When it comes to games, I feel like there’s not enough diverse game makers out there. I think the types of games that are created are just the same things over and over. Oftentimes, when I tell women I work in video games, they will say, “I don’t like games.” I tell them, “I just don’t think that there is a game that’s made for you.”
Entertainment shapes how we think and interact. Imagine if game making was more accessible and diverse. Imagine how many more voices would be able to shape our culture.
Why do you think “Kingdoms of Camelot” was (and continues to be) so successful?
Our first game,”Kingdoms of Camelot,” was an empire strategy building game that had players collect resources like food, wood, and farming materials so that they could build kingdoms. Although the genre was nothing new, our game’s social and community elements made it innovative. Players could engage with our game in depth, something they could not do with most games at that time.
I think one of the things that is super unique about Kabam and particularly our first game is not only does it focus on innovative game play, but it allows more people to play. Traditionally, with these types of games, you would have to seek them out on a gaming website. But our game was on Facebook, so you could see your friends playing it. Our business model was also new and innovative for games at that time. Our games were free to play, and you only paid when you wanted a premium experience.
One of our co-founders also ended up going to China and building the mobile version of “Kingdoms of Camelot.” I think that really enabled a lot of accessibility to new audiences.
What has been the most rewarding aspect of creating these games?
Several memories stick out as rewarding, and all of them have to do with our game impacting others and allowing people to connect more deeply with one another. We’ve had lifetime friendships as a result of these games. However, the most rewarding moment for me was when father who was dying of cancer wrote our game team to ask us for a favor. He asked us to send a special message to his son around the time of his birthday so that his son would know his father was thinking of him.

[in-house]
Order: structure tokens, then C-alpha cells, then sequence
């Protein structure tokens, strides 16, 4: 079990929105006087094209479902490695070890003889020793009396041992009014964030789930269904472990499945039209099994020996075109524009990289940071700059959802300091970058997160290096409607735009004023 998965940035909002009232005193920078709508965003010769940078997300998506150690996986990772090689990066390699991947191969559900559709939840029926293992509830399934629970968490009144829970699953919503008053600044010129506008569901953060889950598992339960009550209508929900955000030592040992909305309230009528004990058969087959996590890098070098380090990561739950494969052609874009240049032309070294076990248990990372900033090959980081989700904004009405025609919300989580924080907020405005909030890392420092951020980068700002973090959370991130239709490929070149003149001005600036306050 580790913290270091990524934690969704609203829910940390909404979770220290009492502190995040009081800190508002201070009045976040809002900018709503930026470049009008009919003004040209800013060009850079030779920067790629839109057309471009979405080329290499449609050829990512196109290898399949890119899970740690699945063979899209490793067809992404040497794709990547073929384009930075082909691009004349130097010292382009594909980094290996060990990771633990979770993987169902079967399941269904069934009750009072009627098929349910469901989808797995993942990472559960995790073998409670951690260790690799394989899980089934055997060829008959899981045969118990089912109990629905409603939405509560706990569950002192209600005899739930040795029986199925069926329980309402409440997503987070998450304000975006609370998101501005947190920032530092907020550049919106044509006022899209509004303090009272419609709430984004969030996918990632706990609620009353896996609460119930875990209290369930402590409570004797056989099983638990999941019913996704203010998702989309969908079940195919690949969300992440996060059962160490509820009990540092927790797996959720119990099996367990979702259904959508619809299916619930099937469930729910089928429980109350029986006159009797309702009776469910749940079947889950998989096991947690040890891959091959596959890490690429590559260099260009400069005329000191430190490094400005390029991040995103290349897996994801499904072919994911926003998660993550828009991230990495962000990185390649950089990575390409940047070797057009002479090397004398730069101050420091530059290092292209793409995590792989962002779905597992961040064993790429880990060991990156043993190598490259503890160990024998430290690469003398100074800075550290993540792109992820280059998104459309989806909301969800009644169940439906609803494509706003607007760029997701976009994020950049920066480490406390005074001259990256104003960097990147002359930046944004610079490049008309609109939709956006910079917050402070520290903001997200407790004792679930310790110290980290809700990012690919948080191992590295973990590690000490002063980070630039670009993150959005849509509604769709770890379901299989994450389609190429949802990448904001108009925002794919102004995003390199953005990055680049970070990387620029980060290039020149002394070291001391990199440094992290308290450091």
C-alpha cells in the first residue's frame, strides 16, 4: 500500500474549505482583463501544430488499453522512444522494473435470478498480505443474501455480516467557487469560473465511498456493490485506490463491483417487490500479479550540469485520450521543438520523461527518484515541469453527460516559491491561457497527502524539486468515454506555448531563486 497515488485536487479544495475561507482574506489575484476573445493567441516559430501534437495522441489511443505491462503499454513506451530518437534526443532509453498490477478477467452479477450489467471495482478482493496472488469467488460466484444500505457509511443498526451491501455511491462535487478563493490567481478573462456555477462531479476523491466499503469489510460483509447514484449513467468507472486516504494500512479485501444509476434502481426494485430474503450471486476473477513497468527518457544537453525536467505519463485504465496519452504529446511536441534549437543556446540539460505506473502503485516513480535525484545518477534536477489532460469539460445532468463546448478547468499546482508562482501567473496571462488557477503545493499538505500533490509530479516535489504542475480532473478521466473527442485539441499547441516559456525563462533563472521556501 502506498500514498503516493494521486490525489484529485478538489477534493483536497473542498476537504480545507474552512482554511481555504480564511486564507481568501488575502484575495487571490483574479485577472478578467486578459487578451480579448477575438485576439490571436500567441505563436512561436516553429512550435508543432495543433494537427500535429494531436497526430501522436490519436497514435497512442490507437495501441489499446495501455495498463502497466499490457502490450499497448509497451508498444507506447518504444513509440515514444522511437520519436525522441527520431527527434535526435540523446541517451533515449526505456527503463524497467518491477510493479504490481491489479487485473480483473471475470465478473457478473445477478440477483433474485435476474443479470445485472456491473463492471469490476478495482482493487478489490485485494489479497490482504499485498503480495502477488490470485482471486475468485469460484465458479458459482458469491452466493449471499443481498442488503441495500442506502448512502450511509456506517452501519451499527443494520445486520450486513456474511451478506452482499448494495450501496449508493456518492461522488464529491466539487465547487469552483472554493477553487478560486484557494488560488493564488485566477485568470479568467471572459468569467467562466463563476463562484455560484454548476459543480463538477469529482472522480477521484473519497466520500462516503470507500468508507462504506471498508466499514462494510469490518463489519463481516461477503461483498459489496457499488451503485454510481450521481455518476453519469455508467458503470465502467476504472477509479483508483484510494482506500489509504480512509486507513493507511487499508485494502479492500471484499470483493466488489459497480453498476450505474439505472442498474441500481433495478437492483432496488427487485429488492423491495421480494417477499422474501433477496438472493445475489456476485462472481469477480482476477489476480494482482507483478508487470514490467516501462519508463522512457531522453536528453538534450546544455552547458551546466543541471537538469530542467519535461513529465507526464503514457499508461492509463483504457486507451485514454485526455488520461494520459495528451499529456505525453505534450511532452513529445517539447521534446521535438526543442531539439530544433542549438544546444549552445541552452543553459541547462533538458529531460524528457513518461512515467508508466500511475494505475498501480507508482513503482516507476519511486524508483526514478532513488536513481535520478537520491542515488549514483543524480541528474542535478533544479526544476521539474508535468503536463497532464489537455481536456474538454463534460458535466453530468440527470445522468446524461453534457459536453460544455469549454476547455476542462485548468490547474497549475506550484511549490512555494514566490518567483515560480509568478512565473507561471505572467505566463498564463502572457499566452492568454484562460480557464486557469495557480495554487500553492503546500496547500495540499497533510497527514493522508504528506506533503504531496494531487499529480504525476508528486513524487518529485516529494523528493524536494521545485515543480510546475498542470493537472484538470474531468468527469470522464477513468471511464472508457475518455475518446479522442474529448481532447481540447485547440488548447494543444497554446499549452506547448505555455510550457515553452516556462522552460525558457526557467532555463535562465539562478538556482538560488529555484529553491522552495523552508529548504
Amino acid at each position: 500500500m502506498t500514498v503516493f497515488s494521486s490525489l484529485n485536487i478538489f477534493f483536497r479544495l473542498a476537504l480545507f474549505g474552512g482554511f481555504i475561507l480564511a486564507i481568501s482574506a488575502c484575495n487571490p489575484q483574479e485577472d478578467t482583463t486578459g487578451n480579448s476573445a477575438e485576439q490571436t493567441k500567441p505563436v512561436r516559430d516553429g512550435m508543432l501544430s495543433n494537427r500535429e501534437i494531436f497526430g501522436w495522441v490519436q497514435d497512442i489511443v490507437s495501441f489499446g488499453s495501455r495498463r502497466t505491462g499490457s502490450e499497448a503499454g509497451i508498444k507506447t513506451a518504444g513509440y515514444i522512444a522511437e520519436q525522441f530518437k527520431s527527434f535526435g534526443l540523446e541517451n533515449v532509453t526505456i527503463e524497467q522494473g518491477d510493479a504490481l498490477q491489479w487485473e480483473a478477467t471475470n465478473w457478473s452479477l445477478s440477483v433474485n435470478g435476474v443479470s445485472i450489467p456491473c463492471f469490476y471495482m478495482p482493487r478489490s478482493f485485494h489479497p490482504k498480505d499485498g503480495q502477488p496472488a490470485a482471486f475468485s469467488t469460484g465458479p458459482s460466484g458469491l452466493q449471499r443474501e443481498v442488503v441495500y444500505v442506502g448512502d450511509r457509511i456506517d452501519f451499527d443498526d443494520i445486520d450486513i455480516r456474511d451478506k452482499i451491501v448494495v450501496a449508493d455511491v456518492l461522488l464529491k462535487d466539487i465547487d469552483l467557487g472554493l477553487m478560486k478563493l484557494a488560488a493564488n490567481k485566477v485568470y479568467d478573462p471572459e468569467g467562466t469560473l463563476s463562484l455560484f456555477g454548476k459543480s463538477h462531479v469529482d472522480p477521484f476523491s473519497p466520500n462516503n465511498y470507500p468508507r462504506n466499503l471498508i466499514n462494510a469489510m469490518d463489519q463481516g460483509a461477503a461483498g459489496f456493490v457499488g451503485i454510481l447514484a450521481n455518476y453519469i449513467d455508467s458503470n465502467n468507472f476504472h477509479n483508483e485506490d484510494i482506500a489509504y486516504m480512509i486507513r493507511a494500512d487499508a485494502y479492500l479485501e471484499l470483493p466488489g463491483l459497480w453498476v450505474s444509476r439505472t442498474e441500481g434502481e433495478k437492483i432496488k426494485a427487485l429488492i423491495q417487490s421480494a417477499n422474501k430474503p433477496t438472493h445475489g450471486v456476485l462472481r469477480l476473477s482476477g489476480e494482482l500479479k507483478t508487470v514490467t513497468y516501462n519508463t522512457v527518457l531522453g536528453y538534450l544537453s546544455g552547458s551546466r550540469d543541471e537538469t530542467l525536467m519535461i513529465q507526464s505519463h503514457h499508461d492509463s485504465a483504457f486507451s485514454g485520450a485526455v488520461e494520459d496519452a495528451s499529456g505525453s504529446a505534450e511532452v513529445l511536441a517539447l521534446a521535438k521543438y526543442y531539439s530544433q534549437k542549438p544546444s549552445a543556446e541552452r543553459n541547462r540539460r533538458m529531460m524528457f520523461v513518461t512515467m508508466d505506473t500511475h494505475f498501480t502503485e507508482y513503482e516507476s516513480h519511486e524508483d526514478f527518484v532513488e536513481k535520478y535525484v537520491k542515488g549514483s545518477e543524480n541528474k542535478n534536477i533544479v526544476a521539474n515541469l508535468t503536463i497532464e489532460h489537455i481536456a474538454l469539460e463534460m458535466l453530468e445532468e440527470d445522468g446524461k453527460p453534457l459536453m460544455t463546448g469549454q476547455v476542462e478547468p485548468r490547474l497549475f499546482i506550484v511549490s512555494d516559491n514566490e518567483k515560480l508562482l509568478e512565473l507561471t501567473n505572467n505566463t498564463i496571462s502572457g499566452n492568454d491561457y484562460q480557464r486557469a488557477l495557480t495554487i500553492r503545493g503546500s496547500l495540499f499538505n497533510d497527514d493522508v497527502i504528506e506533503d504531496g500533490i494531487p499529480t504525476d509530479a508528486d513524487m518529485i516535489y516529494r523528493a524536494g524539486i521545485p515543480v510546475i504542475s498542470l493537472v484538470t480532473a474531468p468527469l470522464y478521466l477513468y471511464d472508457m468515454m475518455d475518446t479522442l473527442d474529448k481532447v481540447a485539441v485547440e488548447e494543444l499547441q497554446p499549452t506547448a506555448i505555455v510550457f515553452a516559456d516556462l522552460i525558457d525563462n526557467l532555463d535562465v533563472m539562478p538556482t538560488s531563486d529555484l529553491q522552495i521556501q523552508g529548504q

Do you have any advice for women who may feel isolated in the tech field?
There are a lot of great online communities and resources. Normally, I prefer local events, but sometimes you’re not going to find someone within a 150-mile radius, or you can’t meet with them. That’s the beauty of online communities — it makes this big world so much smaller. You think, “Oh, I thought I was all alone. I thought I was the only person having this problem.” And then your realize that’s not true. This is why Anita Borg built Systers, right?
Right now, there’s not enough women in tech. I think what’s so powerful about AnitaB.org and the Grace Hopper Celebration is that they shine a light on this issue. Once you start getting more women in tech, then you start realizing, “This isn’t just me. This is a bigger problem. And maybe this is something we can solve together.”
Meet Holly at GHC 18 on Wednesday, September 26 at 1:45 p.m. during our Abie Award Series, or on Friday, September 28 at 12 p.m. during Speakers Corner. See our full GHC 18 schedule for more details.
Interested in pre-registering for GHC 18 sessions? Click here to learn more.
Thank you to Dell, sponsor of the 2018 Technical Entrepreneurship Abie Award.